This Article offers a thoughtful comparison of the legal educational systems of the United States and New Zealand. The author highlights the significant differences between these two legal educational systems by contrasting their admissions policies, clinical programs, "law-and-economics" electives, and staffing of required courses. Based on this analysis, the author concludes that although U.S. law schools are clearly "better," such superiority may have been achieved at too high of a cost, in terms of both the substantial resources now devoted to legal education which could otherwise be applied to alternative uses and the problematic effects of the stratified legal educational system on the overall social structure of the United States. He suggests that U.S. legal education reformers should devote more attention to formulating and assessing possible alternative legal educational systems of a less expensive and more egalitarian nature.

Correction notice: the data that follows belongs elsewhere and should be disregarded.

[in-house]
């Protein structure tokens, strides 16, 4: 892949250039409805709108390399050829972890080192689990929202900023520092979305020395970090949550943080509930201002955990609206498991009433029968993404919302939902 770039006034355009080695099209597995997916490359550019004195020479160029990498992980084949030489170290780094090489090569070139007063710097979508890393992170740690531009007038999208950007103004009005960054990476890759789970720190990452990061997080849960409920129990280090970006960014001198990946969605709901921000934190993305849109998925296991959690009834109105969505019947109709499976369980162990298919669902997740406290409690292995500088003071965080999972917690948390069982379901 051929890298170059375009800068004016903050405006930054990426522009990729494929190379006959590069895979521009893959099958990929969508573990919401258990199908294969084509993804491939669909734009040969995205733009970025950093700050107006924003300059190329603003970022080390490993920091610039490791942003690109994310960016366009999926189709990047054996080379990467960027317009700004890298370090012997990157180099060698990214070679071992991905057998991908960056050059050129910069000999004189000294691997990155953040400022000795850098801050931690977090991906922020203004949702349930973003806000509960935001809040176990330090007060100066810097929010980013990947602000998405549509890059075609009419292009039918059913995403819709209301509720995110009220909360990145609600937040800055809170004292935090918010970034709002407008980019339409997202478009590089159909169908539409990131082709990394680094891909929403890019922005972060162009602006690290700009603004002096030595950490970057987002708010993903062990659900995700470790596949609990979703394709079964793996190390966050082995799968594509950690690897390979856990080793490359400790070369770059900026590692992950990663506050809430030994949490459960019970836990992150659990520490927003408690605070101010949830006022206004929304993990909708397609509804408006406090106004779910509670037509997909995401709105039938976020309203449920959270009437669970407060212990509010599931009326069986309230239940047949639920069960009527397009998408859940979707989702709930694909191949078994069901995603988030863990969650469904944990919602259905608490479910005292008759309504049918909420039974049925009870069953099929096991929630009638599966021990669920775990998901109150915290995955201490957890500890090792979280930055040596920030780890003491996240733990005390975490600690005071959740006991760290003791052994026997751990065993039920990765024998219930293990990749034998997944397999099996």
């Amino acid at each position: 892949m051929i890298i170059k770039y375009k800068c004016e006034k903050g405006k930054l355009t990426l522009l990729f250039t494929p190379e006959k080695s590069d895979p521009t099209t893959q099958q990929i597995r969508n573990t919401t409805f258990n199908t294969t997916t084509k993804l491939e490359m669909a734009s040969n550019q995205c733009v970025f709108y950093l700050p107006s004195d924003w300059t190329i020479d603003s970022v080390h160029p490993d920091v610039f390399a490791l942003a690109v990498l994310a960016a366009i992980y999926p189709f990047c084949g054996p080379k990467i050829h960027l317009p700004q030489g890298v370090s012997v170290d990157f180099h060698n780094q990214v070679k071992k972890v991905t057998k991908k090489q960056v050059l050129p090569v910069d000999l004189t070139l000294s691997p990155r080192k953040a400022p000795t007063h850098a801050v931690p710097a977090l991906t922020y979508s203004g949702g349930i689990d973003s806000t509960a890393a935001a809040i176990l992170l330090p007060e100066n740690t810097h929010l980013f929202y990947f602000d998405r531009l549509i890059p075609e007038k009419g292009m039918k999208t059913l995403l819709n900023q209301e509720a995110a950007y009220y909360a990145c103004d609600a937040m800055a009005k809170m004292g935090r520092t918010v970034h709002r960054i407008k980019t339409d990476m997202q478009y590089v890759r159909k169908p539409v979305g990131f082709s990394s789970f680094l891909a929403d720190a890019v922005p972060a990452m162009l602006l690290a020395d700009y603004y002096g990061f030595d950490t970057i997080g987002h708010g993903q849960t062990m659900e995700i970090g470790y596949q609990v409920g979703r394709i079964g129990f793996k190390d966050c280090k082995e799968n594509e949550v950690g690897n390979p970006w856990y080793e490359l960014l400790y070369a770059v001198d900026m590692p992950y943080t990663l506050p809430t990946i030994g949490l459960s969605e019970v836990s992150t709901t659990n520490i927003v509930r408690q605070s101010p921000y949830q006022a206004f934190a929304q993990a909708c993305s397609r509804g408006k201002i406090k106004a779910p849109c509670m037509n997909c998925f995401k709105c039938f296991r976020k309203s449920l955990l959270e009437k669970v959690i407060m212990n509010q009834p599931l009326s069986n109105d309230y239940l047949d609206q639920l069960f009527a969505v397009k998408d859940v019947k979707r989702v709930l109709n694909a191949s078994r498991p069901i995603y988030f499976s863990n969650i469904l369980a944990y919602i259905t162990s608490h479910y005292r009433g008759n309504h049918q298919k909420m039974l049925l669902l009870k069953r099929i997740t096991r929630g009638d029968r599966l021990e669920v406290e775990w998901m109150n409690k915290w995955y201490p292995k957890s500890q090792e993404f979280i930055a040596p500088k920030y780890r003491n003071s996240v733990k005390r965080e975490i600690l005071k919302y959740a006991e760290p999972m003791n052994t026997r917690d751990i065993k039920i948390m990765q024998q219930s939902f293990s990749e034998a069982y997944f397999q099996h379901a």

Gregory S. Crespi,
Comparing United States and New Zealand Legal Education: Are U.S. Law Schools Too Good?,
31 Vanderbilt Law Review
Available at: https://scholarship.law.vanderbilt.edu/vjtl/vol31/iss1/5